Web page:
There is nothing new in the failures. We had all those problems with the help desk model in the 90's. The 100% succes rate was true only for those who took the advice and did not believe the out-of-box promises. I suppose many vendors did not realize that there had been a development project before their involvment and when they saw the succesful result, they thought it was due mainly to their product. The local ARS Remedy vendor once told me, "I have realized that our implementations are much easier if you have been there first".


no defender

I'm no defender of Castle ITIL. You know that. We're talkign about ITIL the content here, not ITIL the movement. You've provoked a new blog post, thank-you.


Yes, Skep, it is someone's fault.. That's accountability.

ITIL, Consultants, Vendors, are always easy targets to blame, but ultimately if they are not being challenged to demonstrate experience, results, and outcomes, if statements aren't challenged and commitments not followed up on. Who's fault is that?

The best advice, and I know I have reiterated this before re: ITIL, or any other framework; Guidance for the wise, Rules for the foolish.

If the approach was to simplify things back to basics; customers, services, and simple (not perfect, not end game) processes that deliver those services and automation that actually automates the processes (for less cost than doing it manually) that deliver services to customers - that's business 101 isn't it? Yes, ITIL and others provide guidance to avoid efficiency and effectiveness errors that 'might' be made without them... But if more IT people thought like business people, unhindered by hype, emotion, fear, pride, and focus on what is expected from a business perspective, it would filter out a lot of the bullshit in the industry and begin to reduce the amount of failure that permeates the industry.

Great thread!

John M. Clark

I love the quote: "We all

I love the quote: "We all agree ITIL isn't a formula or roadmap so by definition it can't lead us to failure. We walk there ourselves." This and the memory of how much money has been wasted on so-called ITIL projects reminds me of a great quote from a well respected friend... "Money can't buy everything... but poverty can't buy anything."

My Best,


The International Foundation for Information Technology (IF4IT)
Open IT Standards & Best Practices

Just using as a guide

From my personal perspective.. and I must say I am still learning, but we're taking the ideas and concepts and working them to fit our environment.

So i agree with you, I do think that perhaps too many try to be too exact, too inflexible, it gets too unwieldy, crashes and burns. Your first paragraph states it well, it's a resource to help, and a place for a lot of people to start.

I would never force ITIL 100% over everything we do, as no one solution works for every single situation.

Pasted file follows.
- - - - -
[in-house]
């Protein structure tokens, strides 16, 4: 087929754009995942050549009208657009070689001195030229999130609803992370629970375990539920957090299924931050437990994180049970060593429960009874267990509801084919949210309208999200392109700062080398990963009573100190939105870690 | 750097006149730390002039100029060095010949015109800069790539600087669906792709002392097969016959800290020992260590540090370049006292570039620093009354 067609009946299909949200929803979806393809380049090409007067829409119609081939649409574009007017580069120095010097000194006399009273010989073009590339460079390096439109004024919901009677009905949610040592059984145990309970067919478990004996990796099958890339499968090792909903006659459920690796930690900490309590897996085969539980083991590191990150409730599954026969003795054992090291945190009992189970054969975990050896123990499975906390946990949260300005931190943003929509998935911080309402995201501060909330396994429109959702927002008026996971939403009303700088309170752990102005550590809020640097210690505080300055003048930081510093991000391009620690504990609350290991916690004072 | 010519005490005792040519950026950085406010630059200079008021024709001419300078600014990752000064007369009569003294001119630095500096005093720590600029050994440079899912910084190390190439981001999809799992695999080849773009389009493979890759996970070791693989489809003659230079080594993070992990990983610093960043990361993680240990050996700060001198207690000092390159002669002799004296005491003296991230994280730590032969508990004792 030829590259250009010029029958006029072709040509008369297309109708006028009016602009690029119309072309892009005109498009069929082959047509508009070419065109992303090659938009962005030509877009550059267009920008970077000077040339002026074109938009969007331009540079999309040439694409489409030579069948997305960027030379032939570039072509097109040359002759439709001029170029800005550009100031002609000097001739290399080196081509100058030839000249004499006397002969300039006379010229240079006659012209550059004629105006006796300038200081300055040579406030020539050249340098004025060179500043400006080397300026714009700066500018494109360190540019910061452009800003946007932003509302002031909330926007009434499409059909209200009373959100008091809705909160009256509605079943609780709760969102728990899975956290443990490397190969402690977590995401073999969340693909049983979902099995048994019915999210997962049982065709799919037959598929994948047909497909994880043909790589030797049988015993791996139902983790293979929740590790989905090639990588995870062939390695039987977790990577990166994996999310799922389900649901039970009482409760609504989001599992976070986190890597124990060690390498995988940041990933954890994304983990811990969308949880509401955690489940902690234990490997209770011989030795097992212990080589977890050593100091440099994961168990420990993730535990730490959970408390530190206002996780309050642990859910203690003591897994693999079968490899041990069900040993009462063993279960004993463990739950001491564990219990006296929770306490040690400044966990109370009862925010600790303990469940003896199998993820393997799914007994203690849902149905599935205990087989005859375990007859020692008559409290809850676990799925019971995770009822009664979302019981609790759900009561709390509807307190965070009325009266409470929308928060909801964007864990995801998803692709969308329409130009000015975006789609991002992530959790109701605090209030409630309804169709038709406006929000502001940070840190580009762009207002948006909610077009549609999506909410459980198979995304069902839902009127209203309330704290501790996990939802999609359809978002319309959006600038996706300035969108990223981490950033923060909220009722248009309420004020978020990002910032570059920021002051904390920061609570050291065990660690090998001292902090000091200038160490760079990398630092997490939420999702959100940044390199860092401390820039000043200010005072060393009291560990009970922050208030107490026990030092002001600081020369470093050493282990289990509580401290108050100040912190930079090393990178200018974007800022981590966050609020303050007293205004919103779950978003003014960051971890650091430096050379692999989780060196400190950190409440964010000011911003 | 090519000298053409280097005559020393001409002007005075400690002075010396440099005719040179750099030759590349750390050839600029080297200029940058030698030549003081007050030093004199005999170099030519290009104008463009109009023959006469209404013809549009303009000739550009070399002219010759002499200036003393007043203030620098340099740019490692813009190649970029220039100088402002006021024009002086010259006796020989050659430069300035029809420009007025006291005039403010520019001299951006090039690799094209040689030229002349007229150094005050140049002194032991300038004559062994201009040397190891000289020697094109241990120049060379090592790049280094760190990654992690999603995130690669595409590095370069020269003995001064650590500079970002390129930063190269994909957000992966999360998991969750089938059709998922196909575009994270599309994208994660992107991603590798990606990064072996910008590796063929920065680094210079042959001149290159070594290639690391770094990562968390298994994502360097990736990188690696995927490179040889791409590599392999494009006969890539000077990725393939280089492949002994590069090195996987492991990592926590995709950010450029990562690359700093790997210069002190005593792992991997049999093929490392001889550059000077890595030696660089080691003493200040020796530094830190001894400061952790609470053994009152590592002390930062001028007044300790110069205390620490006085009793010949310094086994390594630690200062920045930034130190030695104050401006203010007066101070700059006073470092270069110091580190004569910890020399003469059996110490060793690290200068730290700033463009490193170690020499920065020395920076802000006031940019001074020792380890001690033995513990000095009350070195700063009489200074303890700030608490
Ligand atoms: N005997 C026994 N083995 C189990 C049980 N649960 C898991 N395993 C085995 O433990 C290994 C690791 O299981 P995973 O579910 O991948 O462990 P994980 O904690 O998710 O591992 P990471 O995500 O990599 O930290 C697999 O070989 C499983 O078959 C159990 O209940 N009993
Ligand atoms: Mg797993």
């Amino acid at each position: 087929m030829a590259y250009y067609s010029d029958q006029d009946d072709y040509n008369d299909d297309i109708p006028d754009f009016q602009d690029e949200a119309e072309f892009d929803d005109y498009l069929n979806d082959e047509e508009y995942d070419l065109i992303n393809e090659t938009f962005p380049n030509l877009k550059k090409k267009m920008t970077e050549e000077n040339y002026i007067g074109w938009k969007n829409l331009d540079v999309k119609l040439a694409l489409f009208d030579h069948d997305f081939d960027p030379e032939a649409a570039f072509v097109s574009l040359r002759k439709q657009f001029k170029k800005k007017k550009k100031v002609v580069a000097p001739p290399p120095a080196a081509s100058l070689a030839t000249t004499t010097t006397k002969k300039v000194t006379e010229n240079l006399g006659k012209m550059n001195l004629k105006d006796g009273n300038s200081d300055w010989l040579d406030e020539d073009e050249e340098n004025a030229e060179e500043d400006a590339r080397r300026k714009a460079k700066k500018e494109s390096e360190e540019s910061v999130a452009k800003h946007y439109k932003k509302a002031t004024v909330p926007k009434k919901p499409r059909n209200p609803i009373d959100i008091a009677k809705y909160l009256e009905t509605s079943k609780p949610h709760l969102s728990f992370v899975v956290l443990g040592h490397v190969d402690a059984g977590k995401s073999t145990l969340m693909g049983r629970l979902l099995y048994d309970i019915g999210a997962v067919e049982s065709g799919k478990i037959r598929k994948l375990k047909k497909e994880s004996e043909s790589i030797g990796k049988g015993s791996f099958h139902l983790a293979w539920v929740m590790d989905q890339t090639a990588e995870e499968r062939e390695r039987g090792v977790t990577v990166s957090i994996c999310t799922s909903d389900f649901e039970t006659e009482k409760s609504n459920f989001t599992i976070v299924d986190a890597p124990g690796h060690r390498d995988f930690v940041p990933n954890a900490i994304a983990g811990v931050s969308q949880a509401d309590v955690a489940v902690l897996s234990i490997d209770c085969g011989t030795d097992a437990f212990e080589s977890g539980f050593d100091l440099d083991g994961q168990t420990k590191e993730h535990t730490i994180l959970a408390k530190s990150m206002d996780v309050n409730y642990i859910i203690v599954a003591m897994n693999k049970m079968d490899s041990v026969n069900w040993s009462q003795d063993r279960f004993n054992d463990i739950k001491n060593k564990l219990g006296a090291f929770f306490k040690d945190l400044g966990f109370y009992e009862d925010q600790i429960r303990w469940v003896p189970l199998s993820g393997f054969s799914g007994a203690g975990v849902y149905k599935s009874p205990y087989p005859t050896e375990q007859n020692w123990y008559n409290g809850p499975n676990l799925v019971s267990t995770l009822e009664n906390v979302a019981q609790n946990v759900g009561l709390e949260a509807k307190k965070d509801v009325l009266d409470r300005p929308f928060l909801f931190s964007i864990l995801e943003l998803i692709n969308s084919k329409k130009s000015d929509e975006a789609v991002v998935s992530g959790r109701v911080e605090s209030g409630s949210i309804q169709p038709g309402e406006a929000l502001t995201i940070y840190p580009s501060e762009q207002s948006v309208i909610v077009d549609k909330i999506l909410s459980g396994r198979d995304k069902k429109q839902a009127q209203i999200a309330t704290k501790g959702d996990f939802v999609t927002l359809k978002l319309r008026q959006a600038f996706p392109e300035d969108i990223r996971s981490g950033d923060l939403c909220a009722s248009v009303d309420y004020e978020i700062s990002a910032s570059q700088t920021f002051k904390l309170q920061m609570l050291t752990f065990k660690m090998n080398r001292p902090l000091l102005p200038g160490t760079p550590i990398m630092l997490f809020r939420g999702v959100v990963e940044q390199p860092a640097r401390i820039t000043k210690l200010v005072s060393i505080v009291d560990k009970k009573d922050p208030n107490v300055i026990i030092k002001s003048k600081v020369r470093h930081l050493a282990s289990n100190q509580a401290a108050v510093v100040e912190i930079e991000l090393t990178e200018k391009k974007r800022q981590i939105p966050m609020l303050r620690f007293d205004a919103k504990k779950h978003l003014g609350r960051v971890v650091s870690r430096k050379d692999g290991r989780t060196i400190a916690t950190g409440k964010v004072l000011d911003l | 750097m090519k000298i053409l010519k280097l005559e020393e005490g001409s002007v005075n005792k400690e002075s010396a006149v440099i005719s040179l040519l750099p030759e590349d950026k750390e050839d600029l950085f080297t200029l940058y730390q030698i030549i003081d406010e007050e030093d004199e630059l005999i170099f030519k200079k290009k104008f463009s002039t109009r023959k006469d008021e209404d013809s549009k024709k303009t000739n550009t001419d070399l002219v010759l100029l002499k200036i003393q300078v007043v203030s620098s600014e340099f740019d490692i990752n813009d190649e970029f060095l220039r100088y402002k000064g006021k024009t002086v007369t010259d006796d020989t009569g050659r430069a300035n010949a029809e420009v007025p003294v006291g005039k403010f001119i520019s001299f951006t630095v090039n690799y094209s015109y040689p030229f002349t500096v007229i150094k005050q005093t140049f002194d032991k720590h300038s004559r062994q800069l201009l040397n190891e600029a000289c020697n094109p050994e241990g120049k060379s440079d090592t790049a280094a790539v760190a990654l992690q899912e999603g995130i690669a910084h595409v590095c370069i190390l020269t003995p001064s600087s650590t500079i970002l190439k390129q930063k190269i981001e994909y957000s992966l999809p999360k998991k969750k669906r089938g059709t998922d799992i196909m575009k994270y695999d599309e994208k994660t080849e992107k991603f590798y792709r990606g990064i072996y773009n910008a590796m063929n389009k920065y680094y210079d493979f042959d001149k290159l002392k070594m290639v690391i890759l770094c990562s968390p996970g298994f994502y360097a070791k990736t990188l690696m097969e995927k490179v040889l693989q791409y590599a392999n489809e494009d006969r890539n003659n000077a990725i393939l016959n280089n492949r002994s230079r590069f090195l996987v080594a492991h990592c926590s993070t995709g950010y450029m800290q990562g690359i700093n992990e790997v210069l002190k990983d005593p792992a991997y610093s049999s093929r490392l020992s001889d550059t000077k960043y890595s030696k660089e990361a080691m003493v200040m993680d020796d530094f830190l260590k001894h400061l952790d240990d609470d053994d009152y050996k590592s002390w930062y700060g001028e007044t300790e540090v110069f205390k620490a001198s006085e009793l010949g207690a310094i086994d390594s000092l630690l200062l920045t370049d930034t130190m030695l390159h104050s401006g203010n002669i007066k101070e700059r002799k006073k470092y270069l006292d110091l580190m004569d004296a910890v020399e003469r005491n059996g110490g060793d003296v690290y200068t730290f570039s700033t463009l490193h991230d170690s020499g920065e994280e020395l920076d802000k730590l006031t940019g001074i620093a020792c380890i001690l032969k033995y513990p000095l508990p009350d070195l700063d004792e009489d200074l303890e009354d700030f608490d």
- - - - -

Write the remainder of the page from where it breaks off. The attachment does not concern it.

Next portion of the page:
The Blame Game

Hi Rob,

I think many of us have found, throughout our careers, that it's far easier to criticize than it is to come up with the solutions. Criticizing is great, when done in a constructive manner and I agree we can all criticize the OGC, vendors and consumers, alike (and I've been on both the vendor and consumer side). However, we have to hand it to the OGC for not only trying but for acting. Their goals appeared to be commoditization, reuse and education of what should be conventional wisdom associated with particular areas of IT. While the material will never be perfect, as is the case with all solutions created by humans, the bright side is that the OGC have set a standard in how they've gone after identifying and addressing what they believe the issues to be. We can only hope that the OGC continues to improve their offerings and the standards by which they offer them.

As for the inept, I'd like to add that there are those people that are "not-so-inept," who are very intelligent, and that intentionally mutilate the message for their own benefit, whether they be vendor or implementer. In my opinion, these are the ones to really look out for.

My Best,

Frank Guerino

The International Foundation for Information Technology (IF4IT)
Open IT Standards & Best Practices

practical realism

I don't see me pointing any fingers at OGC in this post. I think you read something that wasn't there Frank.

I agree that the problems arise from those who are too smart as well as not smart enough. I think the best results are grounded in practical realism (not Realitsm) and a strong connection to what really benefits the organisation. Which is true of anything in business of course.


Hi Rob,

My apologies. I wasn't implying that you were pointing fingers at anyone and it certainly wasn't intended that way. I was just making the point that I see so many people blaming rather than trying to genuinely solve problems in the same spaces that the OGC tries to address. My biggest issues have not been the things we deem to be incorrect or incomplete with ITIL or even with those that you pointed to as the 'inept'. My own most challenging experiences have come when dealing with very intelligent people who've manipulated the intent of things like ITIL to meet their own personal agendas as opposed to having the genuine intent to improve their enterprises. In my opinion, they've been far more challenging than the 'inept,' especially when using things like blame as a tactic... whether it be blaming the OGC, the material, the vendors, etc.

I hope that clarifies.

My Best,


The International Foundation for Information Technology (IF4IT)
Open IT Standards & Best Practices